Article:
Opinion |

19th-century Rabbis Dictated Netanyahu’s anti-Zionist Kotel Capitulation

The prime minister’s personal behavior compounded Reform rage at the cabinet’s decision

Chemi Shalev
Chemi Shalev
File photo: ultra-Orthodox Jewish men pray at Jerusalem's Western Wall.
File photo: ultra-Orthodox Jewish men pray at Jerusalem's Western Wall.Credit: Tomer Appelbaum
Chemi Shalev
Chemi Shalev

Without Reform Jews, there would be no ultra-Orthodox. The self-definition of the so-called Haredim is in antithesis to the Reform movement. The ultra-Orthodox exist today because, since the end of the 18th-century, their leaders have ruled that the only way to fight emancipation, modernization and reformation is by freezing time. By staying exactly the same. By resisting even the most minute change, by being a stickler for the most inconsequential details, by refusing to give an inch, no matter what. Confronted by the Reform revolution, the ultra-Orthodox closed ranks and circled the wagons. Without the Reform movement, very religious Jews, if they had existed at all, would look different, talk differently and think differently than they do.

The greatest warrior against the Reform movement, the Chatam Sofer, borrowed the injunction “new is forbidden by the Torah” in order to stop progress. He created the bubble that is the ultra-Orthodox world, from lofty religious philosophy to mundane questions of clothing and jewelry. It’s why Haredi men and women wear clothes that were the latest Jewish fashion in Budapest, Warsaw and Vilna 200 years ago. Some of them may embrace modern gadgets with gusto, but their legs are still anchored in an extinct world that exists only by virtue of their fervent faith.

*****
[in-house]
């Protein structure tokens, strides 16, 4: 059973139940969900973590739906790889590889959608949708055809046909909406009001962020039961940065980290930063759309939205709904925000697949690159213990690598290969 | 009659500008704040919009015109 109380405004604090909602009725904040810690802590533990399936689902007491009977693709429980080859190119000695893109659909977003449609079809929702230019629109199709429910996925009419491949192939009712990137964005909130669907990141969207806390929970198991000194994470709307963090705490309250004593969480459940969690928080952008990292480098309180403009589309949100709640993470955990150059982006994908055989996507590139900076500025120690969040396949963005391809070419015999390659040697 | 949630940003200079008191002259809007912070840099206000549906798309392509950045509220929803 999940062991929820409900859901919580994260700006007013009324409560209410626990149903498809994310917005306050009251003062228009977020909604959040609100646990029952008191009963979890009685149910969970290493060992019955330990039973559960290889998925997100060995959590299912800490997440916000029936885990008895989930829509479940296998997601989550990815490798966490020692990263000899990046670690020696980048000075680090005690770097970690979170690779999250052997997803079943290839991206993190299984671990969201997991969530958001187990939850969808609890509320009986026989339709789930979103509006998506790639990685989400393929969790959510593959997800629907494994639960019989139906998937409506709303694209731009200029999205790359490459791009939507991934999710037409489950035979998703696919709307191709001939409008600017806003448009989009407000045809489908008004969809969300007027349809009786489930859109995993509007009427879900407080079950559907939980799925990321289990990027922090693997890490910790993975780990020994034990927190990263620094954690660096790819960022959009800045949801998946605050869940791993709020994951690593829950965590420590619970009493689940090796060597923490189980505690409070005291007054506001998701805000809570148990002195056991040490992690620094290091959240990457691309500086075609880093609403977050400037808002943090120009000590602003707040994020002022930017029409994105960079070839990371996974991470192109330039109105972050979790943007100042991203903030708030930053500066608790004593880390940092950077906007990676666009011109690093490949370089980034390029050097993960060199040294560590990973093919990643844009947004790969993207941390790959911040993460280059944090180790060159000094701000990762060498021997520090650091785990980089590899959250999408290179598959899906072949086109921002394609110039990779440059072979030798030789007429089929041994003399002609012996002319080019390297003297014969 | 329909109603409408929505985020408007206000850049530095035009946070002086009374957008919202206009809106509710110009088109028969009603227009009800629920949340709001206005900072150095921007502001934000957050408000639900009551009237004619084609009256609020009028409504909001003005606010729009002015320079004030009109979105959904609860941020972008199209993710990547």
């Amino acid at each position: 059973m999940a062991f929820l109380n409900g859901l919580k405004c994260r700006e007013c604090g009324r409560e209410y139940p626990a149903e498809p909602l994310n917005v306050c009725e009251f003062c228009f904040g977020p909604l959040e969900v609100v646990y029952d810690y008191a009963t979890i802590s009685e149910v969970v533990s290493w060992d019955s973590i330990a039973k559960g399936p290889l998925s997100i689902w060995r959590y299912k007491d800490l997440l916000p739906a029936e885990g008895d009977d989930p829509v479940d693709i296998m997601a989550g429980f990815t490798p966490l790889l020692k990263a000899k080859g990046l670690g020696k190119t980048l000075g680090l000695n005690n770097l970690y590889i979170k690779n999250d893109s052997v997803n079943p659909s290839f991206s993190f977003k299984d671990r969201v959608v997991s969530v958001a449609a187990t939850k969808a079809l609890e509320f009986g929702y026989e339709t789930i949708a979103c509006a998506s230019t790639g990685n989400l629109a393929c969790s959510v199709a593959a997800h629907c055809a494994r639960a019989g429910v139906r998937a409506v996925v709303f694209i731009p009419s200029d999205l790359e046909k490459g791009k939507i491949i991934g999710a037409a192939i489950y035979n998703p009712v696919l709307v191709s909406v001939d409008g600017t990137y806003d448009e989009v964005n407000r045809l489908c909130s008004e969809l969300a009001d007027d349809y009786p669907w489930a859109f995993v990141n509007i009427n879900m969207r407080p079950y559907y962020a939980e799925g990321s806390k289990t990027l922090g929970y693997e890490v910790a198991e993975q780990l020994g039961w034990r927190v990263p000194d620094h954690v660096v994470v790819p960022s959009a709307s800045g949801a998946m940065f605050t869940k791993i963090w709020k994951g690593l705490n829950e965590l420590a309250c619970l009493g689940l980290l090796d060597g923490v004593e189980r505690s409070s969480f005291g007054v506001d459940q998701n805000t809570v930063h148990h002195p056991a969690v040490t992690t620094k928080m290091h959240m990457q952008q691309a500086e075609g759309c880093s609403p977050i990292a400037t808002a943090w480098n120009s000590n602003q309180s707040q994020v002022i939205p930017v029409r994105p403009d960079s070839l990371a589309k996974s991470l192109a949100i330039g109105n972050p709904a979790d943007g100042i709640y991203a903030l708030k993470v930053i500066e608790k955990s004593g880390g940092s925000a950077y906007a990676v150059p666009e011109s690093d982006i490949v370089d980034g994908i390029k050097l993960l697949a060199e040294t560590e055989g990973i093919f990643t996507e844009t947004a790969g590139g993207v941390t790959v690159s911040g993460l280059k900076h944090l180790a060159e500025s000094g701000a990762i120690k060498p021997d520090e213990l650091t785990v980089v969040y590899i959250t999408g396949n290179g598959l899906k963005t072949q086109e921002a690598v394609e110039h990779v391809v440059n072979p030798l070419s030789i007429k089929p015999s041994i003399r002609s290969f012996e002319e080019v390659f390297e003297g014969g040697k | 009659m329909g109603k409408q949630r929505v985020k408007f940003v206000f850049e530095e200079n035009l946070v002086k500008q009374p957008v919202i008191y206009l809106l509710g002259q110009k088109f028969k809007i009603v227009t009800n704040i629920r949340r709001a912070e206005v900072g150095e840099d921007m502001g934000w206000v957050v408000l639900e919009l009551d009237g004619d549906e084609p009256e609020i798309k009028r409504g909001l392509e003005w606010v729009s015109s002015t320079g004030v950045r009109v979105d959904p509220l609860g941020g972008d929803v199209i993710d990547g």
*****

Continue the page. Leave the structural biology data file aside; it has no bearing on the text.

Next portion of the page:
There are fanatic Haredim and moderate Haredim, but they are all trying to recreate the ghetto, at least symbolically, in which devout Jews did as their rabbis told them to, in the days before the exalted Austro-Hungarian Emperor Franz Josef decided to allow Jews to mingle with the general population. Many Haredim live in the real world, work for a living and come into daily contact with secular Israelis but some of their leaders, including those who influence their politicians, still live in a 19th-century catastrophe in which their world is crumbling and the enemy is at the gates. They’ve grown even more obsessive on questions of modesty and more resistant to core studies in schools, as if an edict has come down from an anti-Semitic Polish or Russian government. And they are as adamant as ever in rejecting Reform Jews, insulting them regularly in coarse language, refusing to acknowledge their Judaism, other than as lip service, viewing them as Samaritans, Karaites or Sabbateans who are forbidden from mingling with the rest of Israel.

In 2017 Israel, the ultra-Orthodox are still waging the war the Chatam Sofer managed from his yeshiva in Pressburg, Bratislava of today, in the early 19th-century. They are still doing their best to “move them outside our camp”, as he invoked. As long as Reform Jews were anti-Zionist and concentrated on making their way in America, they didn’t bother the Israeli ultra-Orthodox too much. But in recent years, as Reform Jews became increasingly involved in Israeli affairs and even started to gain a foothold in Zion, the Haredim have become increasingly restless and have relaunched their ancient wars. They won’t go as far as their forefathers did in 1848 in Lemberg, today’s Lviv, when they murdered Reform Rabbi Abraham Kohn and his youngest daughter by poisoning their food, but they will do whatever they can to kick Reform Jews out from wherever they can. Two centuries have gone by, but when it comes to the Reform movement, the Haredi motto is no compromise and no surrender.